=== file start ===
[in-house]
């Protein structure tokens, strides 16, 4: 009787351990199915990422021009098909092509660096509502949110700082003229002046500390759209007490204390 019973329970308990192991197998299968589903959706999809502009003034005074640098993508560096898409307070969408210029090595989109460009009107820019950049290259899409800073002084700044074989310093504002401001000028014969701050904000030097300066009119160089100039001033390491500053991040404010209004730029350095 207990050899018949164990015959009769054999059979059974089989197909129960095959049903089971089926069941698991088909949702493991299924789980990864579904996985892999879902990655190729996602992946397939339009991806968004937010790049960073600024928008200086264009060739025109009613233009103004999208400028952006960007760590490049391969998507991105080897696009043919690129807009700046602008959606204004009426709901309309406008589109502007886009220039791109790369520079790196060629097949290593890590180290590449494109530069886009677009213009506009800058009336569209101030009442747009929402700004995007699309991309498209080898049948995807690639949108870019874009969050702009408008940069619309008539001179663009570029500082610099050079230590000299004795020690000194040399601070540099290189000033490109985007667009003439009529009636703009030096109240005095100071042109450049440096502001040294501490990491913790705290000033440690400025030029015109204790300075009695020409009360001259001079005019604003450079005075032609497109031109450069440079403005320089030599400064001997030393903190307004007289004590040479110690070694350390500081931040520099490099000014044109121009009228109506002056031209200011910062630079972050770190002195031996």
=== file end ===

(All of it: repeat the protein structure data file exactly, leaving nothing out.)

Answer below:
[in-house]
């Protein structure tokens, strides 16, 4: 009787351990199915990422021009098909092509660096509502949110700082003229002046500390759209007490204390 019973329970308990192991197998299968589903959706999809502009003034005074640098993508560096898409307070969408210029090595989109460009009107820019950049290259899409800073002084700044074989310093504002401001000028014969701050904000030097300066009119160089100039001033390491500053991040404010209004730029350095 207990050899018949164990015959009769054999059979059974089989197909129960095959049903089971089926069941698991088909949702493991299924789980990864579904996985892999879902990655190729996602992946397939339009991806968004937010790049960073600024928008200086264009060739025109009613233009103004999208400028952006960007760590490049391969998507991105080897696009043919690129807009700046602008959606204004009426709901309309406008589109502007886009220039791109790369520079790196060629097949290593890590180290590449494109530069886009677009213009506009800058009336569209101030009442747009929402700004995007699309991309498209080898049948995807690639949108870019874009969050702009408008940069619309008539001179663009570029500082610099050079230590000299004795020690000194040399601070540099290189000033490109985007667009003439009529009636703009030096109240005095100071042109450049440096502001040294501490990491913790705290000033440690400025030029015109204790300075009695020409009360001259001079005019604003450079005075032609497109031109450069440079403005320089030599400064001997030393903190307004007289004590040479110690070694350390500081931040520099490099000014044109121009009228109506002056031209200011910062630079972050770190002195031996």